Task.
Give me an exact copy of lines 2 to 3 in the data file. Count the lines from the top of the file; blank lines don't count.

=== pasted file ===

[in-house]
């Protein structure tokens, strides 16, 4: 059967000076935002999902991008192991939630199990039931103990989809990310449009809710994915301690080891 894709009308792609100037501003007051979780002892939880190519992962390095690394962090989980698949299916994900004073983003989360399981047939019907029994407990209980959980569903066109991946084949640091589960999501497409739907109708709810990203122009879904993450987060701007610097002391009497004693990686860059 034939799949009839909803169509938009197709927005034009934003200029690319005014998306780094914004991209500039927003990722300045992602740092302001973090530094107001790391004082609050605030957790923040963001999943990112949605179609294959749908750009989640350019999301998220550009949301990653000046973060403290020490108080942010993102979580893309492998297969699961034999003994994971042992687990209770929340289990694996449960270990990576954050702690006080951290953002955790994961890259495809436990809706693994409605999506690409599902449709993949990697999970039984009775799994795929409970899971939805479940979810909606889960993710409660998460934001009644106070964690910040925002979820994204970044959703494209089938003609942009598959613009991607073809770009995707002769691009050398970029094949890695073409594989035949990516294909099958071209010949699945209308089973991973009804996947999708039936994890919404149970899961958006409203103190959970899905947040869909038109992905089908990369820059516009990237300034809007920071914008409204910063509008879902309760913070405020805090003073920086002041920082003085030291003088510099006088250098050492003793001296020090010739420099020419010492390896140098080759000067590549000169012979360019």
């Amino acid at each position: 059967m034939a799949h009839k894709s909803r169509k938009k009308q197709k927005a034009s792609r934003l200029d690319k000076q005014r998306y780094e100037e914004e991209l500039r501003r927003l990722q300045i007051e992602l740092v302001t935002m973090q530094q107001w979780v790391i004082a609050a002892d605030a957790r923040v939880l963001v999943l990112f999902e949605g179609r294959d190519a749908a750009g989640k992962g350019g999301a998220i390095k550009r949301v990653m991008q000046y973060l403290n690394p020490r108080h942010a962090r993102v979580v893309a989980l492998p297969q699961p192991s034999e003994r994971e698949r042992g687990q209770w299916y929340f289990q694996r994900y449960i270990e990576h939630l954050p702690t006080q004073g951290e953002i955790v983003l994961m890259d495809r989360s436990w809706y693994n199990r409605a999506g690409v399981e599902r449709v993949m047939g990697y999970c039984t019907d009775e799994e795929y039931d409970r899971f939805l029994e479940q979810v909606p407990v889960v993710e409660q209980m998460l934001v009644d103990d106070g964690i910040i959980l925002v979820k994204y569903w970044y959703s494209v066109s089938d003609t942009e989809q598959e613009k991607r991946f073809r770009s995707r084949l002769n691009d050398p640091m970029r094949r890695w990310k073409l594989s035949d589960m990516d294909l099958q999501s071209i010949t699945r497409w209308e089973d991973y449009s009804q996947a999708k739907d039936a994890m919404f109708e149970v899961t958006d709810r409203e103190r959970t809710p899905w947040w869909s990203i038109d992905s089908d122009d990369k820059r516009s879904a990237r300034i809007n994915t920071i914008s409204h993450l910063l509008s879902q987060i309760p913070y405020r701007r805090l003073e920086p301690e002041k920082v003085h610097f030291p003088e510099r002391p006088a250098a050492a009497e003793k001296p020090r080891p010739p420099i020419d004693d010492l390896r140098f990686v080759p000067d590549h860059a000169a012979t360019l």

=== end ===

């Protein structure tokens, strides 16, 4: 059967000076935002999902991008192991939630199990039931103990989809990310449009809710994915301690080891 894709009308792609100037501003007051979780002892939880190519992962390095690394962090989980698949299916994900004073983003989360399981047939019907029994407990209980959980569903066109991946084949640091589960999501497409739907109708709810990203122009879904993450987060701007610097002391009497004693990686860059 034939799949009839909803169509938009197709927005034009934003200029690319005014998306780094914004991209500039927003990722300045992602740092302001973090530094107001790391004082609050605030957790923040963001999943990112949605179609294959749908750009989640350019999301998220550009949301990653000046973060403290020490108080942010993102979580893309492998297969699961034999003994994971042992687990209770929340289990694996449960270990990576954050702690006080951290953002955790994961890259495809436990809706693994409605999506690409599902449709993949990697999970039984009775799994795929409970899971939805479940979810909606889960993710409660998460934001009644106070964690910040925002979820994204970044959703494209089938003609942009598959613009991607073809770009995707002769691009050398970029094949890695073409594989035949990516294909099958071209010949699945209308089973991973009804996947999708039936994890919404149970899961958006409203103190959970899905947040869909038109992905089908990369820059516009990237300034809007920071914008409204910063509008879902309760913070405020805090003073920086002041920082003085030291003088510099006088250098050492003793001296020090010739420099020419010492390896140098080759000067590549000169012979360019």
């Amino acid at each position: 059967m034939a799949h009839k894709s909803r169509k938009k009308q197709k927005a034009s792609r934003l200029d690319k000076q005014r998306y780094e100037e914004e991209l500039r501003r927003l990722q300045i007051e992602l740092v302001t935002m973090q530094q107001w979780v790391i004082a609050a002892d605030a957790r923040v939880l963001v999943l990112f999902e949605g179609r294959d190519a749908a750009g989640k992962g350019g999301a998220i390095k550009r949301v990653m991008q000046y973060l403290n690394p020490r108080h942010a962090r993102v979580v893309a989980l492998p297969q699961p192991s034999e003994r994971e698949r042992g687990q209770w299916y929340f289990q694996r994900y449960i270990e990576h939630l954050p702690t006080q004073g951290e953002i955790v983003l994961m890259d495809r989360s436990w809706y693994n199990r409605a999506g690409v399981e599902r449709v993949m047939g990697y999970c039984t019907d009775e799994e795929y039931d409970r899971f939805l029994e479940q979810v909606p407990v889960v993710e409660q209980m998460l934001v009644d103990d106070g964690i910040i959980l925002v979820k994204y569903w970044y959703s494209v066109s089938d003609t942009e989809q598959e613009k991607r991946f073809r770009s995707r084949l002769n691009d050398p640091m970029r094949r890695w990310k073409l594989s035949d589960m990516d294909l099958q999501s071209i010949t699945r497409w209308e089973d991973y449009s009804q996947a999708k739907d039936a994890m919404f109708e149970v899961t958006d709810r409203e103190r959970t809710p899905w947040w869909s990203i038109d992905s089908d122009d990369k820059r516009s879904a990237r300034i809007n994915t920071i914008s409204h993450l910063l509008s879902q987060i309760p913070y405020r701007r805090l003073e920086p301690e002041k920082v003085h610097f030291p003088e510099r002391p006088a250098a050492a009497e003793k001296p020090r080891p010739p420099i020419d004693d010492l390896r140098f990686v080759p000067d590549h860059a000169a012979t360019l």